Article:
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Table of Contents List of figures Preface Acknowledgements Abbreviations Part I Chapter 1 The sanctuary of Diana to the end of the republic The approach The site From the archaic age to ca. 300 b.c.e. The transformation of the sanctuary The wealth and finances of the sanctuary The sanctuary through the late republic The end of the republic and the politicization of the sanctuary Chapter 2 The sanctuary in the Augustan age Octavian's "Arician mother" Apollo and Diana, Rome and Aricia Octavian and the bones of Orestes The sanctuary in Augustan literature Grattius and the sacrifice Chapter 3 The sanctuary in the empire The century after Augustus Statius and the Ides of August From Trajan to the third century The closing of the sanctuary Chapter 4 Diana: her name and appearance The linguistic evidence Representations of Diana in the sanctuary Cult statues Diana as an Artemis figure Negotiation of image and symbol The nature of transformation Chapter 5 The grove, the goddess, and the history of early Latium The Latin people and Diana The Cato fragment Sacred disarmament in the grove Turnus Herdonius and Tarquinius Superbus The dictator Latinus Lex arae Dianae in Aventino Servius Tullius and the Aventine cult of Diana The aftermath of the foundation of the Aventine cult The failure of Servius' federal cult The Ides of August at Rome and Aricia The Cato inscription and the politics of the cult of Diana Latin Diana in the archaic period: a summary Chapter 6 The many faces of Diana Diana: the problem The nature of the hunting cult The moon and the huntress The techne of hunting: nets and weaving Diana Trivia: guardian of the roads Diana and the underworld The triple Diana Diana Lucina: guardian of women in childbirth Teaching and training the young Diana as Victrix, Opifer and Conservatrix. Diana and sexuality Diana: the resolution Part II Fugitives and Slaves, Kings and Greeks Chapter 7 The Necessary Murderer Frazer and the rex nemorensis Wissowa The errors of Frazer and Wissowa The rex nemorensis The ritual: meeting the challenge Taking the bough The tree The bough The combat The funeral The descent to the underworld Summary of the ritual The evolution of the meaning of the rex nemorensis Chapter 8 "We are fugitives" Fugitive slaves in the Latin world Kings Diana on the Aventine Orestes and Iphigenia The madness of Orestes Chapter 9 Virbius, Hippolytus and Egeria Virbius Virbus and Hippolytus Servius' account Virbius' death Virbius as consort to Diana Youth, age and concealment Egeria Egeria in Latium The tears of Egeria Egeria and the exiles Egeria and birth Virbius and Egeria Part III Healing and Ritual Chapter 10 Diana the Healer Diana and healing Religious healing and Hippocratic medicine Rationalist treatments: Wounds Rabies Skin diseases Knowledge through ritual The distinction between rational, Hippocratic medicine and sanctuary medicine Grattius' Cynegetica and Diana's sanctuary Chapter 11 Ritual healing and the Maniae Sanctuary medicine The "accursed itch" Sanctuary medicine and the humoreal theory of disease Diagnosis by metaphor and analogy Making and metaphors The theory of the maniae in its therapeutic application Fanaticus error et iracunda Diana Furor, the maniae, and the common man The theory of humors, mysticism, and the development of Italic cults Religious healing in the sanctuary Chapter 12 Conclusion: Diana and her worshippers The worshippers Approaching the sanctuary Consulting the goddess What did ritual healing accomplish? The goddess, Diana Between Aricia and Rome Index locorum Bibliography Index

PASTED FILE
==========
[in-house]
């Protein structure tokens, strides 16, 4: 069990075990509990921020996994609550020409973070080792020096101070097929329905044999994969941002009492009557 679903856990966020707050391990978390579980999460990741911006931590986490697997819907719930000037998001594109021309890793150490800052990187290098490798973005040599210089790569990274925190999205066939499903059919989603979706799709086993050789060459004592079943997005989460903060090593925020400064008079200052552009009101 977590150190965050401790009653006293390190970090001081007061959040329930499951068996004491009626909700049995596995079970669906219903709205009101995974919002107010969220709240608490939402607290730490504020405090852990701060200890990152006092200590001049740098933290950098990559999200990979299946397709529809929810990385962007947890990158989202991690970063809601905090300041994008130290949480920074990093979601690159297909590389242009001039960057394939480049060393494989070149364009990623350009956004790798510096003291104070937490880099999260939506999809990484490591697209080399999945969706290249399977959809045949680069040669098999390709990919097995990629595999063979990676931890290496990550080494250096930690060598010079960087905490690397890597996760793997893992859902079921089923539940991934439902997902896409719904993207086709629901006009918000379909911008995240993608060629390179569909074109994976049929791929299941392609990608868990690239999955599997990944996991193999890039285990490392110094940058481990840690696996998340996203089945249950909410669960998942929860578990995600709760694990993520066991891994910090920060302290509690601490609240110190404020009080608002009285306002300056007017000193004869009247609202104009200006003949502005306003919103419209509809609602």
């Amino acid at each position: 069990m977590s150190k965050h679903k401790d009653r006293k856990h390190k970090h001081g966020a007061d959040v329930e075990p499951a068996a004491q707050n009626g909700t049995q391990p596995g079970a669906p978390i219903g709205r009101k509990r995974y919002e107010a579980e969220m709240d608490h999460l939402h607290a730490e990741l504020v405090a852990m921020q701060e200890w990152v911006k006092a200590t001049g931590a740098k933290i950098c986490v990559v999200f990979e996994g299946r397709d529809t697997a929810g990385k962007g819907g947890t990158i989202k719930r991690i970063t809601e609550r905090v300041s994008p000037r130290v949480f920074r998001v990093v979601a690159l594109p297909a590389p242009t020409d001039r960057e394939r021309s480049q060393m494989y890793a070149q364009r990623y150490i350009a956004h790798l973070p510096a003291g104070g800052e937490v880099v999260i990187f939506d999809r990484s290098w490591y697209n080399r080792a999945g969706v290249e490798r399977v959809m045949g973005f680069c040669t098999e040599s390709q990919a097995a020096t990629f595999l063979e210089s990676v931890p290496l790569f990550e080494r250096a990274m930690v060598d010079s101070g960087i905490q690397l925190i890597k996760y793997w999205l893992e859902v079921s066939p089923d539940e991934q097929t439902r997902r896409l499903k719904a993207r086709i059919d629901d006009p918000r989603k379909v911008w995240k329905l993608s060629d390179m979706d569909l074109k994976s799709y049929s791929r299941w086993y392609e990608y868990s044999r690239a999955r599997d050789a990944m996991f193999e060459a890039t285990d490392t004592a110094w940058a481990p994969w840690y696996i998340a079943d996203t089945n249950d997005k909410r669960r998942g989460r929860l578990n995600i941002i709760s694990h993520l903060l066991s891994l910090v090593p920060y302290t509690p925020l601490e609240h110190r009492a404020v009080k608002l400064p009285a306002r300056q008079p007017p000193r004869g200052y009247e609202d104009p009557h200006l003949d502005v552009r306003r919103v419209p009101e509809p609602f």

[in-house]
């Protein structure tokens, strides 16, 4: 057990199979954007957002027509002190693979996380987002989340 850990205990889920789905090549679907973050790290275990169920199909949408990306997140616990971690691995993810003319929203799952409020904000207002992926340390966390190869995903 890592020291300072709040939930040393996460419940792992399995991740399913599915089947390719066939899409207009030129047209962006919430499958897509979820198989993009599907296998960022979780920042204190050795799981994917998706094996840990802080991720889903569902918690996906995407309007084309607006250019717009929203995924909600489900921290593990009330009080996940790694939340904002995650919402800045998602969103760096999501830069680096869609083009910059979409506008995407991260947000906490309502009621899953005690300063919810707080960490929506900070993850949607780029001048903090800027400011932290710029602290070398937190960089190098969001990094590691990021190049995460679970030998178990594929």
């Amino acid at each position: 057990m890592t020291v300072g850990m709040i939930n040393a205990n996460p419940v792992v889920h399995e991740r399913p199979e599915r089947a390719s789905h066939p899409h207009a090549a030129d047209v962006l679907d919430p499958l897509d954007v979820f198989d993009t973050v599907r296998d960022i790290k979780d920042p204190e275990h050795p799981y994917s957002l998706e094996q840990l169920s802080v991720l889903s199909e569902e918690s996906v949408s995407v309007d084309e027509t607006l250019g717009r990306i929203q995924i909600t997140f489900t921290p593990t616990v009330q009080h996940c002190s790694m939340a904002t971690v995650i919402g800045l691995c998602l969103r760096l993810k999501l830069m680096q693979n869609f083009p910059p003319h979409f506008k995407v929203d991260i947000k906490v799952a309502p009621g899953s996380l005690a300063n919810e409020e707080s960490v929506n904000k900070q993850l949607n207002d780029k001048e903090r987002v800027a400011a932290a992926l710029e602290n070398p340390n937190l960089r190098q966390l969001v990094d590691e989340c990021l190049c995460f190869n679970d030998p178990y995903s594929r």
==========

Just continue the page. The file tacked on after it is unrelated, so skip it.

Library of Congress Subject Headings for this publication:
Diana (Roman deity).
Rome -- Religion.